Differences between Anti-Japanism and Anti-Japaneseism
The Anti-Japanism theory posed that Japan's actions since the Meiji period had been tainted by imperialism, and a new regime was needed. According to Anti-Japanism, Japan's moral failure can be redeemed if the Imperial family is purged and the country forcibly transitioned to a communist "people's republic". Anti-Japaneseism radicalized this argument by claiming that even communist revolution could not redeem Japan because the Japanese themselves possess an inherent "aggressive nature". Proponents of this theory believe that the only way to redeem oneself from the "oppressor and criminal Japanese race" is to fight against all Japanese interests until the "Japanese" archipelago has been purged of anything Japanese.
According to Anti-Japaneseism, the original inhabitants of the Japanese archipelago were anarchist agriculturalists, but were invaded by an equestrian tribe from whom the current imperial family descends. Those who resisted the conquest became burakumin. The suppression continued through the 19th century as the imperial regime conquered the Ryukyuans and Ainu. Thus, the history of Japan is defined as "a history of invasion and exploitation".
The so-called "final solution" of Anti-Japaneseism is to wipe the nation called "Japan" from the face of the earth and exterminate the Japanese race. Because, as described in the above historical theory, Japan is inherently evil, the continued existence of Japanese people is incompatible with peace. East Asia Anti-Japan Armed Front member Yoshimasa Kurosawa affirms that he is not opposed to any particular Japanese political regime, but to the existence of Japan itself.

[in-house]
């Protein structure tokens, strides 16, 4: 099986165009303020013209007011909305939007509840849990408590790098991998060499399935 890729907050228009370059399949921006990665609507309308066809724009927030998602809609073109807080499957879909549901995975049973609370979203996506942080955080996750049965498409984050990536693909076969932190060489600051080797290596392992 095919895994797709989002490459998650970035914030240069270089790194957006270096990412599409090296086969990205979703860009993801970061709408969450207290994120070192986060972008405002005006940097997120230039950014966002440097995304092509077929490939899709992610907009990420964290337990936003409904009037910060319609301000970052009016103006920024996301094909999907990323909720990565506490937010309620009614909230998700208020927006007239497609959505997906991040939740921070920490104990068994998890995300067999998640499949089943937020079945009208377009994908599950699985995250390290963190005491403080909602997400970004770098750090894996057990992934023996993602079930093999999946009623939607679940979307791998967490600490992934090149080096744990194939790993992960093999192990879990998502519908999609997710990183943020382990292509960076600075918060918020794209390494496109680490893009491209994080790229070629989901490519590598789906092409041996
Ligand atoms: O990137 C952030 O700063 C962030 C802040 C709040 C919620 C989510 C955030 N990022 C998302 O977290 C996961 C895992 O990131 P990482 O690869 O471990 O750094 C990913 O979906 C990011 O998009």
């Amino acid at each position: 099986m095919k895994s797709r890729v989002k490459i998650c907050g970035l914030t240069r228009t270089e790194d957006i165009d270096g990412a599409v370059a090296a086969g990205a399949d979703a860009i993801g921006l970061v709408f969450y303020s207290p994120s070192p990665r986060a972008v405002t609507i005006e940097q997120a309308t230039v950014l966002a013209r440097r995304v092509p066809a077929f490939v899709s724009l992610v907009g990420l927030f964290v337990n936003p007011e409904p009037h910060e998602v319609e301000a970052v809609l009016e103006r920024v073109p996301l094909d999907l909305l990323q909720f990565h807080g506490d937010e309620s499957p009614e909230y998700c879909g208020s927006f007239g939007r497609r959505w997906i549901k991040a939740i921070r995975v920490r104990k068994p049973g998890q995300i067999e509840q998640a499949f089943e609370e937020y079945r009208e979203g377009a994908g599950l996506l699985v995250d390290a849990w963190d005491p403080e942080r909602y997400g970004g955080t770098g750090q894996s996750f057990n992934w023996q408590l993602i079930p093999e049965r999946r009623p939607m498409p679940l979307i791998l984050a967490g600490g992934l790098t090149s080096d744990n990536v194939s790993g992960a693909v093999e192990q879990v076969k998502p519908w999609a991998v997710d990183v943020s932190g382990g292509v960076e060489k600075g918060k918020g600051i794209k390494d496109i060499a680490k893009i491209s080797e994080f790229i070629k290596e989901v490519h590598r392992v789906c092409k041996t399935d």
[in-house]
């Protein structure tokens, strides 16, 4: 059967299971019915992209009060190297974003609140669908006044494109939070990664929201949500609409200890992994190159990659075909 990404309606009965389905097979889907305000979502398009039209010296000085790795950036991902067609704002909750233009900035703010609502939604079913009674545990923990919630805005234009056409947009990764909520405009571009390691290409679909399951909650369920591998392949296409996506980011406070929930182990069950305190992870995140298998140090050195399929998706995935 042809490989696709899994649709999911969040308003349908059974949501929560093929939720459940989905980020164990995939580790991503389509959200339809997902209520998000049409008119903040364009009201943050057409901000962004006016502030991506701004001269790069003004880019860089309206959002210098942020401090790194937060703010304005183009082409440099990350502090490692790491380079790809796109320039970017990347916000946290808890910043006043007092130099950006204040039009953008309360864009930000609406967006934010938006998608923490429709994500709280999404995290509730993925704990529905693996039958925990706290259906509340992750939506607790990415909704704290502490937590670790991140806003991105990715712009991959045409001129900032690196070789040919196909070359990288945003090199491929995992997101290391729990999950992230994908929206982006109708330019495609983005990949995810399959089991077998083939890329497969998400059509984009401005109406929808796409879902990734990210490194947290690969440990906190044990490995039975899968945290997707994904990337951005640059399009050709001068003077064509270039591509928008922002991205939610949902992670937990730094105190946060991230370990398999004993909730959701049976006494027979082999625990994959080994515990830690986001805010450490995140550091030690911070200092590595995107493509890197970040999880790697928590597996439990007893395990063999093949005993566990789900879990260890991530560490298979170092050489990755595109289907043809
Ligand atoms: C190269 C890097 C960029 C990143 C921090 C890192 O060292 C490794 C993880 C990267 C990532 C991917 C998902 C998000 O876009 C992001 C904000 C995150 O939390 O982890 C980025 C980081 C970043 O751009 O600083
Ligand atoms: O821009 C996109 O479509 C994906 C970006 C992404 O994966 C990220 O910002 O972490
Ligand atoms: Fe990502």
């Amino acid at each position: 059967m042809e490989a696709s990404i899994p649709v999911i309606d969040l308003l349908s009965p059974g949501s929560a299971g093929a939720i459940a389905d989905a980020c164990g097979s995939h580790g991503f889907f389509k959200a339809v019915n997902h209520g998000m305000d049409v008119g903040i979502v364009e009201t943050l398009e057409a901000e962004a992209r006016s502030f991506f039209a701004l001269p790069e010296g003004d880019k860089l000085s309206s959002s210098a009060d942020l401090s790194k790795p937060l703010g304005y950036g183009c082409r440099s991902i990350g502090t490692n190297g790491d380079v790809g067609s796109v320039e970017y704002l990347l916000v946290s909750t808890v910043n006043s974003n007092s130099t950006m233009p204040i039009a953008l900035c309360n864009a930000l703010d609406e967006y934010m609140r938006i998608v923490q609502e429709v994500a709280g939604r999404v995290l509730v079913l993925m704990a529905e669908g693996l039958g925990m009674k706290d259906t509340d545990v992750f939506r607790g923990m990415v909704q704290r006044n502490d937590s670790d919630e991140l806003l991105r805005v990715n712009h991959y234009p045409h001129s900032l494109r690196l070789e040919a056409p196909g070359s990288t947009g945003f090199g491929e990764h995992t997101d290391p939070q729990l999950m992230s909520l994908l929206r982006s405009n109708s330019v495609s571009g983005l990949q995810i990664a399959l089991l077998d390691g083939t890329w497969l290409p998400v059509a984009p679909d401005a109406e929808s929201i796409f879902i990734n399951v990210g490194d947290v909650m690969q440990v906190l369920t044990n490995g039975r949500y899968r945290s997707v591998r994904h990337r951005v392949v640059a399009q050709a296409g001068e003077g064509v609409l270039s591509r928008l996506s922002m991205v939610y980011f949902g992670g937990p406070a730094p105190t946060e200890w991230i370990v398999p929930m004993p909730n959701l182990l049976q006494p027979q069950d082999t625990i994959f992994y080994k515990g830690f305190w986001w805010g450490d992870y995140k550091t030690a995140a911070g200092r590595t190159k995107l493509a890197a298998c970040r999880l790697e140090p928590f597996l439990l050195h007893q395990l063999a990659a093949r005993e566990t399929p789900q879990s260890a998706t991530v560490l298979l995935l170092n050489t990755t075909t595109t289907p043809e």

Strategy for Japanese ruin
The East Asia Anti-Japan Armed Front has suggested a scenario which could lead to the ruin of Japan. They would invade South Korea and topple the current "pro-Japanese" regime, replacing it with a military regime that is openly anti-Japanese. Japan, owing to its naturally aggressive nature, would invade Korea in response, but then the Anti-Japaneseists could employ their terrorist networks to cause havoc in Korea similar to the Vietnam War and drain Japan's financial and political strength, which would allow its swift downfall.
Influence on Japanese society
Since the eclipse of New Left influence this group has been thought of as a bizarre cult. The activist who came up with the name "Anti-Japaneseism" has since left the group and describes it as "Satanic". The journalist Toshinao Sasaki describes life within the group as "insane". The education scholar Akira Moriguchi calls it a "violent ideology" and self-contradictory.
- 黒川芳正『獄窓からのラブレター-反日革命への戦旅』 新泉社、1985年
- 森口朗『なぜ日本の教育は間違うのか ～復興のための教育学～』扶桑社、2012年